War Protestor's Public Suicide in Chicago Went Unnoticed by Media:
At 6:30 a.m. on Nov. 3 -- four days before an election caused a seismic shift in Washington politics-- Ritscher, a frequent anti-war protester, stood by an off-ramp in downtown Chicago near a statue of a giant flame, set up a video camera, doused himself with gasoline and lit himself on fire.This story touches me deeply because I am personally aware of the pain that this unjust war has caused many good, caring souls. One friend had to stop blogging for months, he told me, because it was psychologically damaging.
Aglow for the crush of morning commuters, his flaming body was supposed to be a call to the nation, a symbol of his rage and discontent with the U.S. war in Iraq.
"Here is the statement I want to make: if I am required to pay for your barbaric war, I choose not to live in your world. I refuse to finance the mass murder of innocent civilians, who did nothing to threaten our country," he wrote in his suicide note. "... If one death can atone for anything, in any small way, to say to the world: I apologize for what we have done to you, I am ashamed for the mayhem and turmoil caused by my country."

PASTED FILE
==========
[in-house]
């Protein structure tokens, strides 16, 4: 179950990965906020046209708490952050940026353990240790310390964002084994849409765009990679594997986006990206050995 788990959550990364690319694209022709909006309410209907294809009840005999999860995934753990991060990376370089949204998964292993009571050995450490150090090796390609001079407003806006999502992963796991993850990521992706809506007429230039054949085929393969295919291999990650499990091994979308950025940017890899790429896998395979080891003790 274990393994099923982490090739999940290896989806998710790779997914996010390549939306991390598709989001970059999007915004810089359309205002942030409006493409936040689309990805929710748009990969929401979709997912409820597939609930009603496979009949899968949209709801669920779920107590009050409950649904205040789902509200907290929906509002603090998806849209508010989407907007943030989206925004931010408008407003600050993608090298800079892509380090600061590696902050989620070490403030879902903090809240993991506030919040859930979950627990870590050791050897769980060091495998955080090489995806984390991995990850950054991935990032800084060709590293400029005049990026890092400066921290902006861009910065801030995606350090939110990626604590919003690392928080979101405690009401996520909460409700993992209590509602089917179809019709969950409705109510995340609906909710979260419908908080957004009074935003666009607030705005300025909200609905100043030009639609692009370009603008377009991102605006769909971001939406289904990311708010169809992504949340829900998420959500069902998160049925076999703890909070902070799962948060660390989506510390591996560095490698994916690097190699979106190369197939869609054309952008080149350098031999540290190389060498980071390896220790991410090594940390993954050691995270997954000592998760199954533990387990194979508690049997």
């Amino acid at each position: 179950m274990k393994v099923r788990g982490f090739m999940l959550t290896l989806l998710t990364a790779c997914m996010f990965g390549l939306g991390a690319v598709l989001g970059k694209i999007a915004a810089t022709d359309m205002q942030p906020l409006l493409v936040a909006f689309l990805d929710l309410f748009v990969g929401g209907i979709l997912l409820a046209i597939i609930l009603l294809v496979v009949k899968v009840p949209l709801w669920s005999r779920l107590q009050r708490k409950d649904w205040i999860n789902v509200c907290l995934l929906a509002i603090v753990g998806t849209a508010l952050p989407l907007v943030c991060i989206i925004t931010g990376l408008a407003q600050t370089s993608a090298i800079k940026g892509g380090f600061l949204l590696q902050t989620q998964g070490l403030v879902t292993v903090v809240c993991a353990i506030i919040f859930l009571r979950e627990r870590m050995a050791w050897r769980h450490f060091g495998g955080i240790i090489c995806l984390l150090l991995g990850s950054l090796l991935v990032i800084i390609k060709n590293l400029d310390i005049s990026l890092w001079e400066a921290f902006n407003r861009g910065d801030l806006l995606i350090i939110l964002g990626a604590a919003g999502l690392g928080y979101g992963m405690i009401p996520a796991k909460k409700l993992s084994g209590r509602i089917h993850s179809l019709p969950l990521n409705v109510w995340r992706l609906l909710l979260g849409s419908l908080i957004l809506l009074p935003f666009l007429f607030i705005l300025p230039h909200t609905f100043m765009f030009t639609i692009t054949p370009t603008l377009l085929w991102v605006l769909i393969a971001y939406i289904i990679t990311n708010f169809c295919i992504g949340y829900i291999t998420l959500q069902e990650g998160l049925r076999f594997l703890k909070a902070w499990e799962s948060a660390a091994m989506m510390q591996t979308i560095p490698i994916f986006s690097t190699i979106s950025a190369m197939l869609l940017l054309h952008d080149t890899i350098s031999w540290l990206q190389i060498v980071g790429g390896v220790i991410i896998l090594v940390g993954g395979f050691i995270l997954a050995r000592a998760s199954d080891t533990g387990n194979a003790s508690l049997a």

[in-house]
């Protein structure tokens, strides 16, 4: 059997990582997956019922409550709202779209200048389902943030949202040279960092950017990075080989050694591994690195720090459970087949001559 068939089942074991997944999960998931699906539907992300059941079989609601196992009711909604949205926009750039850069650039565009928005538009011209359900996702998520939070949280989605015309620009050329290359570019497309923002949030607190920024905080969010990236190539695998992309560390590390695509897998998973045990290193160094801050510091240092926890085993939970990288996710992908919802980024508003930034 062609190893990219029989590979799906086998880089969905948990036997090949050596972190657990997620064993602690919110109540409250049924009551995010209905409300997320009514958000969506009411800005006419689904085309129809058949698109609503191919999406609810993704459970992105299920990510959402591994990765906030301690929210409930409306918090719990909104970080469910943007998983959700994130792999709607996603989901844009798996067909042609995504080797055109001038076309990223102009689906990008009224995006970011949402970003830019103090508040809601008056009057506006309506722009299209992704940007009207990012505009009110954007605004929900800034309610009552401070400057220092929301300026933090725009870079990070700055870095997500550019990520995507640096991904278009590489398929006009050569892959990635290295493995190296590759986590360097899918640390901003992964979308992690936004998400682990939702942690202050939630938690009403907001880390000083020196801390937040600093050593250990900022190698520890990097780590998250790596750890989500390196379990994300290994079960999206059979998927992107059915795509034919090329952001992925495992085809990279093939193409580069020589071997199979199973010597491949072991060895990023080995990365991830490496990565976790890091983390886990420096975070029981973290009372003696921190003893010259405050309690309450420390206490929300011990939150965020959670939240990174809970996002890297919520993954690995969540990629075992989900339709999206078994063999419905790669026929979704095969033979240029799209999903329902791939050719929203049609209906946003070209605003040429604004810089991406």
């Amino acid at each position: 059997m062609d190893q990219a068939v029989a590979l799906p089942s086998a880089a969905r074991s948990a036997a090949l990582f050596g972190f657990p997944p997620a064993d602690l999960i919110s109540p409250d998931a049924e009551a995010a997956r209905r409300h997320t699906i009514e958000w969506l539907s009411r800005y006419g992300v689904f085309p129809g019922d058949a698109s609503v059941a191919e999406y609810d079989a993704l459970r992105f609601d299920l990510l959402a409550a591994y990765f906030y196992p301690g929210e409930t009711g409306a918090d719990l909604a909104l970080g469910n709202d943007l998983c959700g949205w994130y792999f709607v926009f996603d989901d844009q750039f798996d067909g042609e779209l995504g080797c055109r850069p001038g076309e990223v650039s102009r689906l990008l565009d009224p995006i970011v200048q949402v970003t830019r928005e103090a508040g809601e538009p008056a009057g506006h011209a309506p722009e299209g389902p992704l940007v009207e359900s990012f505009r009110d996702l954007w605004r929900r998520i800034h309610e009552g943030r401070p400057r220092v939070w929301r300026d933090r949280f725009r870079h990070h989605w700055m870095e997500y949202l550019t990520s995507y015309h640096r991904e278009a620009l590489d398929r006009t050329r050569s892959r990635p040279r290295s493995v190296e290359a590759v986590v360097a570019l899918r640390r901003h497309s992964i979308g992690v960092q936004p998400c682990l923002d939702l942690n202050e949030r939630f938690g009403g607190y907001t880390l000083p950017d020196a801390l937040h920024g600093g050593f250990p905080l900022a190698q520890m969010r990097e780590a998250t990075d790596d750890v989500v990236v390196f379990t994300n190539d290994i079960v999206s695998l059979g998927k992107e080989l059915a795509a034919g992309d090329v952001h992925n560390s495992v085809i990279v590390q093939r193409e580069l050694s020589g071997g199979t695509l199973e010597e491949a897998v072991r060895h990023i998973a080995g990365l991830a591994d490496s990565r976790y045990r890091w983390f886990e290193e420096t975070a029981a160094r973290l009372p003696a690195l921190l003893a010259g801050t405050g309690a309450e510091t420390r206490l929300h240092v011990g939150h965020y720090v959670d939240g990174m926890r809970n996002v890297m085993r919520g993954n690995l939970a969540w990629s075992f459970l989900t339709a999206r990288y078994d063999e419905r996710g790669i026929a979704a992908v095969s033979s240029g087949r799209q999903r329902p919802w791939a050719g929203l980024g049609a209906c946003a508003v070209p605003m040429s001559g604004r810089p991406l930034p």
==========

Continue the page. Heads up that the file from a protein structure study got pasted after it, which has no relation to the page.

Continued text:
There was only one problem: No one was listening.
It took five days for the Cook County medical examiner to identify the charred-beyond-recognition corpse. Meanwhile, Ritscher's suicide went largely unnoticed. It wasn't until a reporter for an alternative weekly, the Chicago Reader, pieced the facts together that word began to spread.
Even bloggers get the blues. Here's Georgia10 from Kos, Atrios , Digby, and Eric Alterman.
Compare all that with this guy, 19-year-old history major at Wesleyan University in Connecticut:
“I definitely don’t know anyone who would want to fight in Iraq. But beyond that, I get the feeling that most people at school don’t even think about the war. They’re more concerned with what grade they got on yesterday’s test.”